» Full Dark, No Stars - Stephen King's new novella questions mankind's ability to trust others.
[02.21.2011 by Bridget Doyle]


 » The Top 30 Albums of 2010 - Fashionably, fabulously late, our favorite music (and believe me, there was a LOT) of 2010, the year that some have called the best year for music ever. And only some of those fools work here. Plenty of usual suspects, lots of ties and a few surprises that I won't spoil, including our unexpected #1.
[12.24.2010 by The LAS Staff]


 » Live: Surfer Blood/The Drums at Lincoln Hall, Chicago, IL - Remember when Weezer used to put together records that you could sing along to and rock out to? That's what Surfer Blood's show was like!
[11.04.2010 by Cory Tendering]

Music Reviews

Screaming Females - Castle Talk
»Screaming Females
Castle Talk
Don Giovanni
Trent Reznor & Atticus Ross - The Social Network [Original Soundtrack]
»Trent Reznor & Atticus Ross
The Social Network [Original Soundtrack]
The Null Corporation
Deerhunter - Halcyon Digest
Halcyon Digest
No Age - Everything in Between
»No Age
Everything in Between
Sub Pop
Robyn - Body Talk Pt. 1/ Body Talk Pt. 2
Body Talk Pt. 1/ Body Talk Pt. 2
The Walkmen - Lisbon
»The Walkmen
Fat Possum
The Great Destroyer
Sub Pop Records

Rating: 9/10 ?

February 16, 2005
In 1972, Joel Grey breathed life into one of the greatest characters in musical theatre. His androgynous Master of Ceremonies, the scene-stealing star of Cabaret, is one of the most wicked, jovial and all around charismatic characters ever to be created. He won an Oscar for best Supporting Actor for his role, but he did so deservingly, carrying the audience's emotions through every sickening, delightful turn; he is darkly evil - undoubtedly proven by the play's end - and yet so very spirited and loved.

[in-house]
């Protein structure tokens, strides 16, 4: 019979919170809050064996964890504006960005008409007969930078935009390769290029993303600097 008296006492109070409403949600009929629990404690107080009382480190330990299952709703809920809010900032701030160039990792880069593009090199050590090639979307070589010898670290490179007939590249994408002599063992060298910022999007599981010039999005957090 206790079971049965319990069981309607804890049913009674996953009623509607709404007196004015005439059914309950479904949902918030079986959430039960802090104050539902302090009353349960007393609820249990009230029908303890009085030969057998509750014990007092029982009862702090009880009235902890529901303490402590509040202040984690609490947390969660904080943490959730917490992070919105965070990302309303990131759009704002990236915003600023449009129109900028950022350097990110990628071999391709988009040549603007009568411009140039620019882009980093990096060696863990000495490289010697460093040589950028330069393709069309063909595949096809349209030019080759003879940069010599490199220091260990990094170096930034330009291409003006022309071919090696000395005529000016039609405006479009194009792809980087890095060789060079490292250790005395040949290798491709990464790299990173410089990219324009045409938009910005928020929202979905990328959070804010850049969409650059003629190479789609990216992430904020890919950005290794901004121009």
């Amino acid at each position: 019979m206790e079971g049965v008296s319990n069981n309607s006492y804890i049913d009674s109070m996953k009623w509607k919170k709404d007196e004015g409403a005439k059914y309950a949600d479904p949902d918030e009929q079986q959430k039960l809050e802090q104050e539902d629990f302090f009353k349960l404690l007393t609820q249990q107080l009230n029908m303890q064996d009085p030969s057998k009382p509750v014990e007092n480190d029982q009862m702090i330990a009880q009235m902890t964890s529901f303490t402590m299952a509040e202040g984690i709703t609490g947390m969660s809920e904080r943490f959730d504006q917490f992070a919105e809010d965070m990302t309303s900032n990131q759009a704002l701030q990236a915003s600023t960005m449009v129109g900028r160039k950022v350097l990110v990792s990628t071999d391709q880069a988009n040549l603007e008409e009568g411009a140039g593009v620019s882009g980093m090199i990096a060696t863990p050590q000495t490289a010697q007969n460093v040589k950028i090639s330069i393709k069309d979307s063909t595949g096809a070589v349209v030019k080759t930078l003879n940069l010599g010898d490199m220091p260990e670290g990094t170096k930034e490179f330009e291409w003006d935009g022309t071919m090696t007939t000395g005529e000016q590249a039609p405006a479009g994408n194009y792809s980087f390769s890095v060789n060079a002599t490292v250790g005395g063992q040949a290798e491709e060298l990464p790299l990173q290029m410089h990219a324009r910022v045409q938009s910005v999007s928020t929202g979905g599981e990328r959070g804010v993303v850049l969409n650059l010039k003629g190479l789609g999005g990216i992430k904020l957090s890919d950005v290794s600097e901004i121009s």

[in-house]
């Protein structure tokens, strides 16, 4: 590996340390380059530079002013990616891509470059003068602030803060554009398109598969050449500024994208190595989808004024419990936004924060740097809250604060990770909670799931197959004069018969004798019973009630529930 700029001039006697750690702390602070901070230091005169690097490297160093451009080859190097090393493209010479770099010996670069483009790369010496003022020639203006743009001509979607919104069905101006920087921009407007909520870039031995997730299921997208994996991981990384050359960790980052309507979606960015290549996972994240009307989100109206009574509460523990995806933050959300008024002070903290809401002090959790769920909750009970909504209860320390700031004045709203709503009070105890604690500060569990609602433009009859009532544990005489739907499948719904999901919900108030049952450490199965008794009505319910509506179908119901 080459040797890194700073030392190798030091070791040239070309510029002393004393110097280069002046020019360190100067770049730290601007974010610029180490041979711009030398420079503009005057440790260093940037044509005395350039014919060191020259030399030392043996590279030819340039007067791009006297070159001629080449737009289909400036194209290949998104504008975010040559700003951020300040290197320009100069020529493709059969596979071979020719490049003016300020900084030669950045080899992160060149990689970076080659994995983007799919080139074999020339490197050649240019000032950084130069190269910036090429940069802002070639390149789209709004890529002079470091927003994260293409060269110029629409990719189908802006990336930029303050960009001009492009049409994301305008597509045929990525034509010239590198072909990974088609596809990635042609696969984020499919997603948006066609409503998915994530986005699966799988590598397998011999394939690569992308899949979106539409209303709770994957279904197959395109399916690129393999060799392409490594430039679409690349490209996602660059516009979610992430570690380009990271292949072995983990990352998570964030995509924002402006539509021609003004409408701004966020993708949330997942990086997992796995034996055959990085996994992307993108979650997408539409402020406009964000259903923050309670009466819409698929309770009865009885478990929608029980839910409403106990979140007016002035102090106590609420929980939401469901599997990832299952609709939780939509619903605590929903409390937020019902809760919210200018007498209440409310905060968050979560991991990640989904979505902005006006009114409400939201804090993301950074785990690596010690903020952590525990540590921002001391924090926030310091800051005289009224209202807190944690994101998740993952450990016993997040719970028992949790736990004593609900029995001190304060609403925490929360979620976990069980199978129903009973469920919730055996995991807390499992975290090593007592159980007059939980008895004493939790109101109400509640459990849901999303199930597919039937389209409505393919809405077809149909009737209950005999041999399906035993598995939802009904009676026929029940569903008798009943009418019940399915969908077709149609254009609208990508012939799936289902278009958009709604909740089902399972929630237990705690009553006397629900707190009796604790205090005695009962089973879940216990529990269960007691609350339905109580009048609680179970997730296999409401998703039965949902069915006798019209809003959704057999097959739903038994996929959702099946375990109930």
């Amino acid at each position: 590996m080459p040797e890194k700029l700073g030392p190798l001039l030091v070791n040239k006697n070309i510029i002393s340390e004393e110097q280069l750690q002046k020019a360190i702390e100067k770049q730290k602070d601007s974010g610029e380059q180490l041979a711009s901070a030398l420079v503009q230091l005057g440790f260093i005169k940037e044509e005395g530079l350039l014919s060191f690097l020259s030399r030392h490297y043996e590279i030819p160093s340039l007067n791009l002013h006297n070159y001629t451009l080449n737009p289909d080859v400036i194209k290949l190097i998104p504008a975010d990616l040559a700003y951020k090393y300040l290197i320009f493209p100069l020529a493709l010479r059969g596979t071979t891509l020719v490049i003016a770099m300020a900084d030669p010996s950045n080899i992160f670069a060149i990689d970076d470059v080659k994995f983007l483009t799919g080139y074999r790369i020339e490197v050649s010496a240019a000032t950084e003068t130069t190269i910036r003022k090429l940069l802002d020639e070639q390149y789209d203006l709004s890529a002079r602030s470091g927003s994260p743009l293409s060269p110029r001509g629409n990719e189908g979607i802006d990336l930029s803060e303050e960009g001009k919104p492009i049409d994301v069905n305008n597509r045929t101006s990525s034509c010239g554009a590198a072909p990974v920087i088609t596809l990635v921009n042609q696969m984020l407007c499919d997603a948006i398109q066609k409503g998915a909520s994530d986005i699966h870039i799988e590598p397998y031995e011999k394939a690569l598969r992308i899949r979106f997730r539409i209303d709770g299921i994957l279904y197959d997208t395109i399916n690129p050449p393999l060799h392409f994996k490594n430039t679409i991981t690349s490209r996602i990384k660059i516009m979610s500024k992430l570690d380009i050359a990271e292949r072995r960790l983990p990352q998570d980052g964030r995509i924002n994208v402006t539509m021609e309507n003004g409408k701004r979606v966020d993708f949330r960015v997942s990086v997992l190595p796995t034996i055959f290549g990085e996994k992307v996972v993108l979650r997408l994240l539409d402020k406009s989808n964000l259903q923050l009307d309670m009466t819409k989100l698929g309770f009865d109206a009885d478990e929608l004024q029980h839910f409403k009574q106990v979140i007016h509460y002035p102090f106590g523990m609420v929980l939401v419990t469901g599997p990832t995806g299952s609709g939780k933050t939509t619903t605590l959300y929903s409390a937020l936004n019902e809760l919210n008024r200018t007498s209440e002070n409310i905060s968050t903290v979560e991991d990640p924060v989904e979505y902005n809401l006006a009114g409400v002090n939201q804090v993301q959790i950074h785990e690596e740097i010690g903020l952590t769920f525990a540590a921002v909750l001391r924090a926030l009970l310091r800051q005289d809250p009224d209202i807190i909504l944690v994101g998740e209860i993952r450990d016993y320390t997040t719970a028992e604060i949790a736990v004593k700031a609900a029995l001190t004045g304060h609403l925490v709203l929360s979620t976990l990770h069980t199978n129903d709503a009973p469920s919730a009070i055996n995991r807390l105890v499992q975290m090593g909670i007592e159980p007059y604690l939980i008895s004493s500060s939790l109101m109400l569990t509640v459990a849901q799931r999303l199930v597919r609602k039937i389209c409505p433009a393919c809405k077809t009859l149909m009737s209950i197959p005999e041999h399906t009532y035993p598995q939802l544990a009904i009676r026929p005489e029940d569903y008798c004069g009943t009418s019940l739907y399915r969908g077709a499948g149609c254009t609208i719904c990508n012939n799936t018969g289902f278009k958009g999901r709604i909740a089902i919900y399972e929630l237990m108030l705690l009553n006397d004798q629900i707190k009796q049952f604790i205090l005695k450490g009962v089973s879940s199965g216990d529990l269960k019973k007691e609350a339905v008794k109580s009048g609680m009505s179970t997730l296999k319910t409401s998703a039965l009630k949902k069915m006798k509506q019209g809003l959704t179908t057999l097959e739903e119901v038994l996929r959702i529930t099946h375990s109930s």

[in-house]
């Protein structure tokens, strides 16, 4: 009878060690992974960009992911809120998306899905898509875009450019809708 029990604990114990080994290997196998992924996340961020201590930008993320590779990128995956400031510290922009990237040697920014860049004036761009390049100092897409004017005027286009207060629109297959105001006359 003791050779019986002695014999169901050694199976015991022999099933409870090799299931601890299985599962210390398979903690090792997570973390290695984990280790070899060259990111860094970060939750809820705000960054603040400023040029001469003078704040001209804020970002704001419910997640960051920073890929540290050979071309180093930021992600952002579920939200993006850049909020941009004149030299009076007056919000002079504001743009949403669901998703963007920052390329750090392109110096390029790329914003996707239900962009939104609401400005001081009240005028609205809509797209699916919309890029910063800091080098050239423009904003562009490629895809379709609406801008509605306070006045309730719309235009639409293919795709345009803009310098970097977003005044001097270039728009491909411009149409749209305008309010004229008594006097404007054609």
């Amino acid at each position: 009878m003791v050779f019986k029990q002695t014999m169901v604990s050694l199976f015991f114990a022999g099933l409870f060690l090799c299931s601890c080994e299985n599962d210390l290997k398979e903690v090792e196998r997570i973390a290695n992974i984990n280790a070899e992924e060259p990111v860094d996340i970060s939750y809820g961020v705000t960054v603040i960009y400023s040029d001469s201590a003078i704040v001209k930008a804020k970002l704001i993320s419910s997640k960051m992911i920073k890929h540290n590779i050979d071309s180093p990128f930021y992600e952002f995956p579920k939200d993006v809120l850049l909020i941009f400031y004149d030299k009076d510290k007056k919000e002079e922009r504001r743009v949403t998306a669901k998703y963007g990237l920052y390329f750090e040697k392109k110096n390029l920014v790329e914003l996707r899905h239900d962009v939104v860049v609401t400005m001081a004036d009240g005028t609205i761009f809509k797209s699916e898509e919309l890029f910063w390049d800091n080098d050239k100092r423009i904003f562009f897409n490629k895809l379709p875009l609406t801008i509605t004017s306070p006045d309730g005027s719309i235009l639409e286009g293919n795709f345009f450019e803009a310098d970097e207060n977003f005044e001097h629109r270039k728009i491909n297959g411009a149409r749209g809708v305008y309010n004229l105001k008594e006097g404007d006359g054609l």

It may be hard to make the jump from Joel Grey to Low, but The Great Destroyer is a masterpiece of emotional tumult, the likes of which will have you, by the throat, at Wilkommen…

This is their piece of bubbling, sinister and beautiful debauchery, dramatic through and through. It is wholly troubling and uplifting and, like Cabaret, it gives you the choice between destruction and hope. Despite its title, I, for one, feel it moves towards hope.

Beginning with "Monkey," we are treated to a booming intro, alien but tribal, which sets up for the theatrical melodrama about to ensue. Somehow, the whispers take on their often-baleful, often-saving qualities, inducing a shiver. It feels like an abduction, like being seized. Slow but overwhelming, the track stunts all movement, stopping you in your tracks and demanding all of your attention. As you are enveloped by the unknown yet-to-come, you'll likely realize that this is the way to start an album.

The standout, "California," is next, and contrasts with "Monkey" greatly. It's immediately optimistic and poppy, and surprisingly light and accessible for Low - it's almost jangly in a way, a little like a vintage Matthew Sweet song on downers and alcohol. With its wonderfully bright electric guitar parts, it makes up for any lost time: awakened, it presents an all new Low, found high.